CMP2 – Integrating global carbon observations into improved CCDAS

An important challenge in monitoring the current global carbon cycle is the reliable integration of multiple data streams on the carbon cycle of the land, oceans and atmosphere. An integrated carbon cycle assessment would be consistent with the observed atmospheric CO2 gradients and trends, with in situ (i.e FLuxNet) and remote sensing (i.e. FAPAR, forest biomass) constraints on the land ecosystem functioning, with observations of dissolved carbon in the surface and interior ocean, and with latest estimates of fossil fuel and land-use related carbon sources.

The strength of using global data assimilation systems (CCDAS) rather than specific carbon assessment tools for an individual country or ecosystem will allow to i) explicitly uses integrated information from atmospheric mixing ratios at large scale, ii) account for inflow/outflow of carbon for regional carbon balances, and iii) provide new information for the verification of national carbon balances together with uncertainty assessments.

We will use a limited number (N=5) of global data assimilation systems that have demonstrated the ability to simultaneously integrate models and observations of the atmosphere, ocean, and land carbon cycle (see Figure below). Most systems will consider the optimization of key parameters of the underlying land/ocean carbon cycle models to provide new predictive capabilities and process attribution skills, except one system keeping the direct optimization of surface carbon fluxes as a complementary approach. In addition, two efforts are included on assimilating more specialized datasets into ocean-only process models, while two of the global systems will additionally estimate balances for specifically the continents South America and Africa. Two separate country scale CCDAS efforts will provide an important link between the current state-of-the-art global systems and the systems envisioned in the near future (2015-2020) that will operate at much higher spatial resolution, and more strongly target regional process attribution than continental carbon balances.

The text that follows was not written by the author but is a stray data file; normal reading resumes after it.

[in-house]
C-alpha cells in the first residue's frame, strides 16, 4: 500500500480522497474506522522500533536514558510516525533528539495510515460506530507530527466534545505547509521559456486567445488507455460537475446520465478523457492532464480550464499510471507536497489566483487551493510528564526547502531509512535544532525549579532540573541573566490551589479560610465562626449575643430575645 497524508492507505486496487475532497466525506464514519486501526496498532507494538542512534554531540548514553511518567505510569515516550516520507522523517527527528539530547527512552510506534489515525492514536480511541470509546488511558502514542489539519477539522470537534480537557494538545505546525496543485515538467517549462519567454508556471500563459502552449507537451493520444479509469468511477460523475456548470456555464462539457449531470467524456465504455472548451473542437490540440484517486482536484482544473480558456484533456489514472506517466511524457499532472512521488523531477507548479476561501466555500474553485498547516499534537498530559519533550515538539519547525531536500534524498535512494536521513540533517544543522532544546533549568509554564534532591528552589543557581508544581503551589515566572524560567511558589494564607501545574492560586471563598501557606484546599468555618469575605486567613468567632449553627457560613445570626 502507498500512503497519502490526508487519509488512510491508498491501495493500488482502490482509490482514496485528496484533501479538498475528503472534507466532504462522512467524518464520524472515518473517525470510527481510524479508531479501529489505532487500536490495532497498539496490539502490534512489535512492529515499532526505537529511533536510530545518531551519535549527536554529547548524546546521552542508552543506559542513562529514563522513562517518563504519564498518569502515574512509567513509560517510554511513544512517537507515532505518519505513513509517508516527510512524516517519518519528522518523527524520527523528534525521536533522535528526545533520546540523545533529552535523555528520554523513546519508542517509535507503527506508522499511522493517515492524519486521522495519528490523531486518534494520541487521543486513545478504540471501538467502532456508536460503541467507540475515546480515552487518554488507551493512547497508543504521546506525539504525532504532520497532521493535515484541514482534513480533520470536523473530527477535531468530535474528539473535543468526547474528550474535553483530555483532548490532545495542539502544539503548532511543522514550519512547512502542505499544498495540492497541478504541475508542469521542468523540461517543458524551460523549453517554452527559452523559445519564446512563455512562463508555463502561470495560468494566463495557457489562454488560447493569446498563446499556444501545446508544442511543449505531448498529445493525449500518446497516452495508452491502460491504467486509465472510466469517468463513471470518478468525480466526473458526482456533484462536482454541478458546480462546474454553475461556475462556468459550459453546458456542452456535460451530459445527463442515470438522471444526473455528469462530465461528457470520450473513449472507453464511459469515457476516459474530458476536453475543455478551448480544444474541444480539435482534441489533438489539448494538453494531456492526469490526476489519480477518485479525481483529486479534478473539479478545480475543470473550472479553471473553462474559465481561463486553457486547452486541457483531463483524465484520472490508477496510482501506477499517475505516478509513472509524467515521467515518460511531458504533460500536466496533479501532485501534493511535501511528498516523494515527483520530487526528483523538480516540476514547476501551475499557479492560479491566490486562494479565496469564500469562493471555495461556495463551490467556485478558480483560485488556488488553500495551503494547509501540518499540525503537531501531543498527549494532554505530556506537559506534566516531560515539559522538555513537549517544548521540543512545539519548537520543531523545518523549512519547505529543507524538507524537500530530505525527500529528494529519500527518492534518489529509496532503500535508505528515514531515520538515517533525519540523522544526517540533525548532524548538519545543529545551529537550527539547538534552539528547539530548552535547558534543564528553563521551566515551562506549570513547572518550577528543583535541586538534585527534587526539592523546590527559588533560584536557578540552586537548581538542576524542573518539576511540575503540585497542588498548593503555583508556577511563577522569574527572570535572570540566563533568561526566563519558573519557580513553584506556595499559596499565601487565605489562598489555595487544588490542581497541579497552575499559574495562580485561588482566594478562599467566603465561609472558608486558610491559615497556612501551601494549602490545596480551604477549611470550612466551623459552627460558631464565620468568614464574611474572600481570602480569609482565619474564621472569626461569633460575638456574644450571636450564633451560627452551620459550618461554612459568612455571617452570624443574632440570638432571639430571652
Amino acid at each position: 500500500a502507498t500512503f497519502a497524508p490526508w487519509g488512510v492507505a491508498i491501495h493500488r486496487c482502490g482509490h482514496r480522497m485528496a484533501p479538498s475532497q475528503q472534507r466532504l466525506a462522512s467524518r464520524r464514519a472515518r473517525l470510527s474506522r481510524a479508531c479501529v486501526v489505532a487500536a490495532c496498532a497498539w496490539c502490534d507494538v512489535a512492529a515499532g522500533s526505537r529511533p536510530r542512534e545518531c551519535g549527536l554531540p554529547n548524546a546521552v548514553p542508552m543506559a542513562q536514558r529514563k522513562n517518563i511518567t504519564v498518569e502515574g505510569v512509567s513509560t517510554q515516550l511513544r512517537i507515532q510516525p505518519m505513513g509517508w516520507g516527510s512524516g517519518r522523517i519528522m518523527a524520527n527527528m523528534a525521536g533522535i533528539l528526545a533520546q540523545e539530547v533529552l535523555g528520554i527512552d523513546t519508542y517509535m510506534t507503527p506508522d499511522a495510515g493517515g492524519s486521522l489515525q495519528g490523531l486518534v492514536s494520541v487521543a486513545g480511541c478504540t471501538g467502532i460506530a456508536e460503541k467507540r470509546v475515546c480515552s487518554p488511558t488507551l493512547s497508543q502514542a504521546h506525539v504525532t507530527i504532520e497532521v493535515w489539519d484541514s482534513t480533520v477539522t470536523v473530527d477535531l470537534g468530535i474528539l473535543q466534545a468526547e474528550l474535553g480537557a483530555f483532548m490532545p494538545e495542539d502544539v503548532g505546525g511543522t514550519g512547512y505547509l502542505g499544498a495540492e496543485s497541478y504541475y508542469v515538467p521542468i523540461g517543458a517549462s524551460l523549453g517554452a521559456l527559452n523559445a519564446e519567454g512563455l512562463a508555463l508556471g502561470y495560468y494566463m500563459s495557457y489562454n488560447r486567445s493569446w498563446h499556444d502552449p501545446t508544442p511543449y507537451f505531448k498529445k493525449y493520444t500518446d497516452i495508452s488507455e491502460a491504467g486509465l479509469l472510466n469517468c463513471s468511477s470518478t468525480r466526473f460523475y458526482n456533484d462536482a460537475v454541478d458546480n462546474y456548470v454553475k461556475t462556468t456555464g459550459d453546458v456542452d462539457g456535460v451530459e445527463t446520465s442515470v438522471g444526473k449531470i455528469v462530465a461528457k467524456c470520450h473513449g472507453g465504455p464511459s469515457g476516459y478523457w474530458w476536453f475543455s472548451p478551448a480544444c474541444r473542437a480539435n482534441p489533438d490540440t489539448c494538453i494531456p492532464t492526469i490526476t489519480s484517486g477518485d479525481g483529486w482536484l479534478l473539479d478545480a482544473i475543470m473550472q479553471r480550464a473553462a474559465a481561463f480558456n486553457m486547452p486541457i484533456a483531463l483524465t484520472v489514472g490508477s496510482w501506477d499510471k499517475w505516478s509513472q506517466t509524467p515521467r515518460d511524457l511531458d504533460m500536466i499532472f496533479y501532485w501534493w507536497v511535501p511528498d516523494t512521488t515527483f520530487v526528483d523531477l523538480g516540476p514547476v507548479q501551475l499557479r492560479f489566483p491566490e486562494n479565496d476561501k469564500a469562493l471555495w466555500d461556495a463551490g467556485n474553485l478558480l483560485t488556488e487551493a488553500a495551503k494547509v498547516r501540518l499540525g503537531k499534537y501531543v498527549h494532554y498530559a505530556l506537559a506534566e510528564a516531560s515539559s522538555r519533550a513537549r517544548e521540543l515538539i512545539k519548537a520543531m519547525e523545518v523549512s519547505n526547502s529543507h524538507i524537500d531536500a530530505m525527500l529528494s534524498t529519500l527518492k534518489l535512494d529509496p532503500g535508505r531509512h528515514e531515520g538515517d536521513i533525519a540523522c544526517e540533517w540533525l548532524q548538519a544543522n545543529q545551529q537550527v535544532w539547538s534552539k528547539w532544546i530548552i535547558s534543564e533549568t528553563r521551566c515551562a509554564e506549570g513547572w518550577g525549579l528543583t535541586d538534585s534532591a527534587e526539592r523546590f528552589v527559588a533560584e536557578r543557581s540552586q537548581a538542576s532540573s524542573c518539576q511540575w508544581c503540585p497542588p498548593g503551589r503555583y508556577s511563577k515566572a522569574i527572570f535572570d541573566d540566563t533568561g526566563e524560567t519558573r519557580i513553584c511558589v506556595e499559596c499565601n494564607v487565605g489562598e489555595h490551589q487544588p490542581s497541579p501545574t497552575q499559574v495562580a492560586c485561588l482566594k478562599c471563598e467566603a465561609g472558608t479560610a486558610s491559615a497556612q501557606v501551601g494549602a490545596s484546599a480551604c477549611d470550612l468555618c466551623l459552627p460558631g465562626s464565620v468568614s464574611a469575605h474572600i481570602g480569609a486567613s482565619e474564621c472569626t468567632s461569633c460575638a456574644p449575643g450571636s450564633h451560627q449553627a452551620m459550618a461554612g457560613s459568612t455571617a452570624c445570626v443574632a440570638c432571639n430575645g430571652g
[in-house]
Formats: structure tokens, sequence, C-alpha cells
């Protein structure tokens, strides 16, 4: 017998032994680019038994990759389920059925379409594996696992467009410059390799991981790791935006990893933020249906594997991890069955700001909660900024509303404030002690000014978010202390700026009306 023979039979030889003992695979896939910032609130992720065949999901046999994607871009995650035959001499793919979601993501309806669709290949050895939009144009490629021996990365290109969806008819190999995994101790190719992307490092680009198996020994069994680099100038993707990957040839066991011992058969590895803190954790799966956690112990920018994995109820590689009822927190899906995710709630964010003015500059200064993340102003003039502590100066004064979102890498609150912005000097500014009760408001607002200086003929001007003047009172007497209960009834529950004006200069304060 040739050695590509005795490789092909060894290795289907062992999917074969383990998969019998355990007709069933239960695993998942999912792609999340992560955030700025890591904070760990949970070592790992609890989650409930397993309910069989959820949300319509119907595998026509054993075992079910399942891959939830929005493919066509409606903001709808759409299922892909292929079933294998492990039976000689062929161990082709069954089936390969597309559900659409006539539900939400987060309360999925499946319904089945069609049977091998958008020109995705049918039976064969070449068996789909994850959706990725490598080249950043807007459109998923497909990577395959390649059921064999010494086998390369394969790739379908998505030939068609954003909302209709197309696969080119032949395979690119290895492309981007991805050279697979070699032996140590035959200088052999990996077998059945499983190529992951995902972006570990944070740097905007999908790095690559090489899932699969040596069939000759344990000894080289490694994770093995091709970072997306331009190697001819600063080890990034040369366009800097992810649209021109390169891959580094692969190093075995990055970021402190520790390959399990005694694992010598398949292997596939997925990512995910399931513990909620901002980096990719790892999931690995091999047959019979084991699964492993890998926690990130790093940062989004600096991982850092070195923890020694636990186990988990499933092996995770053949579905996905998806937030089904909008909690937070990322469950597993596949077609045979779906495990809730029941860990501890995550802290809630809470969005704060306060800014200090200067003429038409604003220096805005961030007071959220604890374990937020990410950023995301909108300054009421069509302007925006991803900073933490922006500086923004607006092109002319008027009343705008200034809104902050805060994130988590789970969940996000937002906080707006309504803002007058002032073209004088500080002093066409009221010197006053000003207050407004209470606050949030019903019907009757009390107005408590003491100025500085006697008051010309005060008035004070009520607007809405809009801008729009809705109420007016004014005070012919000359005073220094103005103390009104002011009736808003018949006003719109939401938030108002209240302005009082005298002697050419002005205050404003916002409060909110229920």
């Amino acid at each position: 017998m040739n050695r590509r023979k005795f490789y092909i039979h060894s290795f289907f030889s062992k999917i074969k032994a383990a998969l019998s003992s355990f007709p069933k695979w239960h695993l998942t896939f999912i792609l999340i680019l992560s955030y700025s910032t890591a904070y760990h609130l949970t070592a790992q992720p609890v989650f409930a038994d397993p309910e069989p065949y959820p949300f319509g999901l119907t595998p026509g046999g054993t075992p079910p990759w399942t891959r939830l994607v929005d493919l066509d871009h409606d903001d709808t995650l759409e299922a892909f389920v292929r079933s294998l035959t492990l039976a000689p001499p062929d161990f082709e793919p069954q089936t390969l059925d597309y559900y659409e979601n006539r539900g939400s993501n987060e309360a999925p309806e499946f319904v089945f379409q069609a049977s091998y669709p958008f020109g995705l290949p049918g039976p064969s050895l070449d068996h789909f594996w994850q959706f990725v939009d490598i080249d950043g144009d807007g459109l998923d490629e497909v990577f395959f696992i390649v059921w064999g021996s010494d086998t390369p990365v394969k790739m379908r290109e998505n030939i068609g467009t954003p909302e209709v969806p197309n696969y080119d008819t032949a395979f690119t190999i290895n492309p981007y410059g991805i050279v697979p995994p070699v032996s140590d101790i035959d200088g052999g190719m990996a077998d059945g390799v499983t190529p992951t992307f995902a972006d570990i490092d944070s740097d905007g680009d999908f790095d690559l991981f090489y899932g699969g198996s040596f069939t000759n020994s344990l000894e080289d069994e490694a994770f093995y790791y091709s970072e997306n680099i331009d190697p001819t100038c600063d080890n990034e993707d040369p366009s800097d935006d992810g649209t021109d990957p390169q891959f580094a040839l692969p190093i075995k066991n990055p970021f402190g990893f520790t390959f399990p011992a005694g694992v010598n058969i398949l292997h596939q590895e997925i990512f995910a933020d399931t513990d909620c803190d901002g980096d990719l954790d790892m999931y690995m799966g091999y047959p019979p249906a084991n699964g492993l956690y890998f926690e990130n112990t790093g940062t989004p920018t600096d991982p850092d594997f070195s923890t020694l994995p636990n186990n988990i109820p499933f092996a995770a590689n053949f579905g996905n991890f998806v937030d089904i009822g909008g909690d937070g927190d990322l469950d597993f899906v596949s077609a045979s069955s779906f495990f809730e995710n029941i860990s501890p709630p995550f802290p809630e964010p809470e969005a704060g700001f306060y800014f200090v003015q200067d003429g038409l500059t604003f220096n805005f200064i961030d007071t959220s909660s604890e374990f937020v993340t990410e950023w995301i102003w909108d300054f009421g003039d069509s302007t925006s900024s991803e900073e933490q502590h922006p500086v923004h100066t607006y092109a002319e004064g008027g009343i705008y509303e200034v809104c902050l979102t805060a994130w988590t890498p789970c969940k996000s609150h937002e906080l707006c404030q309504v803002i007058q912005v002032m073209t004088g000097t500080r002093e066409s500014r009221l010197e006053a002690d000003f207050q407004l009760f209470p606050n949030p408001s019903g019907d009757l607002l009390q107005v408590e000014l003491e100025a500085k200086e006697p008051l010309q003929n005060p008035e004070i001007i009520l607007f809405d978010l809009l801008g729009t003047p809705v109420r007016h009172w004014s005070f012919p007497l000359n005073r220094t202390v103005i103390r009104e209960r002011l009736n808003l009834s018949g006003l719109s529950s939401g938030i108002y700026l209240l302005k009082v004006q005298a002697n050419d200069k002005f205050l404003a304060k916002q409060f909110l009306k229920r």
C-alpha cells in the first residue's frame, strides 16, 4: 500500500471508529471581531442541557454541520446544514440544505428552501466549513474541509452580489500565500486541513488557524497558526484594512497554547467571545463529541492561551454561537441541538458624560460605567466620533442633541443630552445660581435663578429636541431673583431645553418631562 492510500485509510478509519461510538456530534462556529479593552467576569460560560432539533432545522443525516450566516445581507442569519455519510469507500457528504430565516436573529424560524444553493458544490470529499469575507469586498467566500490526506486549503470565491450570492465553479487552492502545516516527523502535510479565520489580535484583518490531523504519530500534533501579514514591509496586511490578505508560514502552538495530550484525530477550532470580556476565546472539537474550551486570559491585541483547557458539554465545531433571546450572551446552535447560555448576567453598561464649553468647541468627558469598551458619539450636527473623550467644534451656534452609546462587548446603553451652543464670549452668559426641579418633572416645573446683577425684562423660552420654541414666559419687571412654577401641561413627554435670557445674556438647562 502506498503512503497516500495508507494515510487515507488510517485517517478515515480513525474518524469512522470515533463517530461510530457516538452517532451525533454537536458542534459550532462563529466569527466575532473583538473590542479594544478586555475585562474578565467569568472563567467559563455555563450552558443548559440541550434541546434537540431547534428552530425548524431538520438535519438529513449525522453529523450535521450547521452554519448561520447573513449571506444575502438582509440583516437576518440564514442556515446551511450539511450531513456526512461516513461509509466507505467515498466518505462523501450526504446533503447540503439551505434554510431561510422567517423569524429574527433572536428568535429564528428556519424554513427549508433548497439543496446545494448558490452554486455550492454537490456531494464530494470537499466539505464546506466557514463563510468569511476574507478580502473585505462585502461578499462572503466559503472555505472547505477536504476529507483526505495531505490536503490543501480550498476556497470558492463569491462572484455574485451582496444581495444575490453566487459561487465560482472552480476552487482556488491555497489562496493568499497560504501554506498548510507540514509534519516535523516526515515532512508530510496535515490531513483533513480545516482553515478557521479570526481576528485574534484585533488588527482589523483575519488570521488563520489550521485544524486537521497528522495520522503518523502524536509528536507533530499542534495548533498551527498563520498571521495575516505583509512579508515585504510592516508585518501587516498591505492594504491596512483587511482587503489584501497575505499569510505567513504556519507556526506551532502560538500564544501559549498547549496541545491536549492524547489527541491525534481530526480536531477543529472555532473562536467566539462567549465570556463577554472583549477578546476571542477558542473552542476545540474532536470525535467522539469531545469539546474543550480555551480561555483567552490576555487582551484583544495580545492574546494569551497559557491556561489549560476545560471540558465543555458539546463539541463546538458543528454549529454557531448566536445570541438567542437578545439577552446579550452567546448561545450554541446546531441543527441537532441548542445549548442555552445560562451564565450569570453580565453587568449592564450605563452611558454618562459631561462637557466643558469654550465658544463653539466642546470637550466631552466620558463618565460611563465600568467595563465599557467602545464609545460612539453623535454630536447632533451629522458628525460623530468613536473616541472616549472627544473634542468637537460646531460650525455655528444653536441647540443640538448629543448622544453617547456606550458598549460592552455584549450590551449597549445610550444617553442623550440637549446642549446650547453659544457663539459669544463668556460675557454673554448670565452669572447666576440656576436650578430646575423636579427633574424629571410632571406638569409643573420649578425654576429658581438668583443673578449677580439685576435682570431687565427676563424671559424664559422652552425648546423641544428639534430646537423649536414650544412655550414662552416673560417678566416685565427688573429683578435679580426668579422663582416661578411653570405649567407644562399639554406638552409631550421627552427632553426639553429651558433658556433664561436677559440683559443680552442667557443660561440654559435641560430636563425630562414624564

In summary, the main objectives of this component are thus to (see figure below):

  • Reliably integrate multiple data streams of the global carbon cycle (in particular new forest carbon monitoring efforts) to constrain carbon exchange between land, ocean, and atmosphere;
  • Derive robust estimates of global carbon exchange using a diverse set of land and ocean CCDAS systems;
  • Benchmark quantitatively the individual CCDAS systems against independent data;
  • Synthesize the CCDAS results and estimate multiple system confidence bounds;
  • Analyze the resulting global carbon balance, carbon stocks, and carbon process contributions with respect to recent scientific insights;
  • Derive integrated carbon balances for South America and Africa using newly obtained data streams from CMP4;
  • Connect global carbon balance results to national scale efforts as a pioneering step to future national carbon balance verification systems.

Diagram to illustrate the interplay between the different tasks of Component 2 and the links with the other Components (in this figure the project Components are indicated as ‘C’).

Diagram to illustrate the interplay between the different tasks of Component 2 and the links with the other Components (in this figure the project Components are indicated as ‘C’).